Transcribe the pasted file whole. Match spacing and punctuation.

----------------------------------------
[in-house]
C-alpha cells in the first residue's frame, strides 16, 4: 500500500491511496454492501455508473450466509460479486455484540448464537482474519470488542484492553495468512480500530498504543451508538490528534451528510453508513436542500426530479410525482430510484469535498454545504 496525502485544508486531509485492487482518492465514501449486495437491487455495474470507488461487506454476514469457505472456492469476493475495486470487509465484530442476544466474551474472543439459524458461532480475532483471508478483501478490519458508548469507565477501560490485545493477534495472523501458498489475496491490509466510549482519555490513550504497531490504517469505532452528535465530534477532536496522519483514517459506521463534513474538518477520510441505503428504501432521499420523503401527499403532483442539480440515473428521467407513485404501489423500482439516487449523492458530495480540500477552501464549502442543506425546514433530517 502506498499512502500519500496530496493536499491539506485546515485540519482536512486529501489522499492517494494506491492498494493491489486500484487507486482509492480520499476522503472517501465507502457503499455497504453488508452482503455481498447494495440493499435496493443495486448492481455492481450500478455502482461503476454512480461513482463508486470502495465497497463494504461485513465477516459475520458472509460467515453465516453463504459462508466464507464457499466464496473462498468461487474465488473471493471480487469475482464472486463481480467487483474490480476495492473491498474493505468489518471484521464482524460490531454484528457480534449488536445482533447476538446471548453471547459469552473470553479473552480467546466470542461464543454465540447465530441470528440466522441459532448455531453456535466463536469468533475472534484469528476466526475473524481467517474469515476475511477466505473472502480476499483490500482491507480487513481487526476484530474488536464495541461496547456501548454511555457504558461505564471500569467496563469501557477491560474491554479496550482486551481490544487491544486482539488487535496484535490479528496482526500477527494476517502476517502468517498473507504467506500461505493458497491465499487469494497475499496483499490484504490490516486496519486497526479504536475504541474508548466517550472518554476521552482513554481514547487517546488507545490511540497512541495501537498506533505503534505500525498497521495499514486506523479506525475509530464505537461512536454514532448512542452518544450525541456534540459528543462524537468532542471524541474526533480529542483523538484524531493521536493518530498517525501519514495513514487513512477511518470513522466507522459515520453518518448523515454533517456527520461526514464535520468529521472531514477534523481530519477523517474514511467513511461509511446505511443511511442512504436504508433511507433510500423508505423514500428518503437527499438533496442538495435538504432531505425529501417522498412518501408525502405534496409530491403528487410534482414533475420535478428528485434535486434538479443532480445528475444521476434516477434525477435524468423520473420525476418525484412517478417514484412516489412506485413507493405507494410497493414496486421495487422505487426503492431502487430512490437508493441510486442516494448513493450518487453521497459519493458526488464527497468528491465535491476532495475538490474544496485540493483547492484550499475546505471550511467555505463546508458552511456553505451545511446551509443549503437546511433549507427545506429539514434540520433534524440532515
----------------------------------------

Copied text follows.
[in-house]
C-alpha cells in the first residue's frame, strides 16, 4: 500500500491511496454492501455508473450466509460479486455484540448464537482474519470488542484492553495468512480500530498504543451508538490528534451528510453508513436542500426530479410525482430510484469535498454545504 496525502485544508486531509485492487482518492465514501449486495437491487455495474470507488461487506454476514469457505472456492469476493475495486470487509465484530442476544466474551474472543439459524458461532480475532483471508478483501478490519458508548469507565477501560490485545493477534495472523501458498489475496491490509466510549482519555490513550504497531490504517469505532452528535465530534477532536496522519483514517459506521463534513474538518477520510441505503428504501432521499420523503401527499403532483442539480440515473428521467407513485404501489423500482439516487449523492458530495480540500477552501464549502442543506425546514433530517 502506498499512502500519500496530496493536499491539506485546515485540519482536512486529501489522499492517494494506491492498494493491489486500484487507486482509492480520499476522503472517501465507502457503499455497504453488508452482503455481498447494495440493499435496493443495486448492481455492481450500478455502482461503476454512480461513482463508486470502495465497497463494504461485513465477516459475520458472509460467515453465516453463504459462508466464507464457499466464496473462498468461487474465488473471493471480487469475482464472486463481480467487483474490480476495492473491498474493505468489518471484521464482524460490531454484528457480534449488536445482533447476538446471548453471547459469552473470553479473552480467546466470542461464543454465540447465530441470528440466522441459532448455531453456535466463536469468533475472534484469528476466526475473524481467517474469515476475511477466505473472502480476499483490500482491507480487513481487526476484530474488536464495541461496547456501548454511555457504558461505564471500569467496563469501557477491560474491554479496550482486551481490544487491544486482539488487535496484535490479528496482526500477527494476517502476517502468517498473507504467506500461505493458497491465499487469494497475499496483499490484504490490516486496519486497526479504536475504541474508548466517550472518554476521552482513554481514547487517546488507545490511540497512541495501537498506533505503534505500525498497521495499514486506523479506525475509530464505537461512536454514532448512542452518544450525541456534540459528543462524537468532542471524541474526533480529542483523538484524531493521536493518530498517525501519514495513514487513512477511518470513522466507522459515520453518518448523515454533517456527520461526514464535520468529521472531514477534523481530519477523517474514511467513511461509511446505511443511511442512504436504508433511507433510500423508505423514500428518503437527499438533496442538495435538504432531505425529501417522498412518501408525502405534496409530491403528487410534482414533475420535478428528485434535486434538479443532480445528475444521476434516477434525477435524468423520473420525476418525484412517478417514484412516489412506485413507493405507494410497493414496486421495487422505487426503492431502487430512490437508493441510486442516494448513493450518487453521497459519493458526488464527497468528491465535491476532495475538490474544496485540493483547492484550499475546505471550511467555505463546508458552511456553505451545511446551509443549503437546511433549507427545506429539514434540520433534524440532515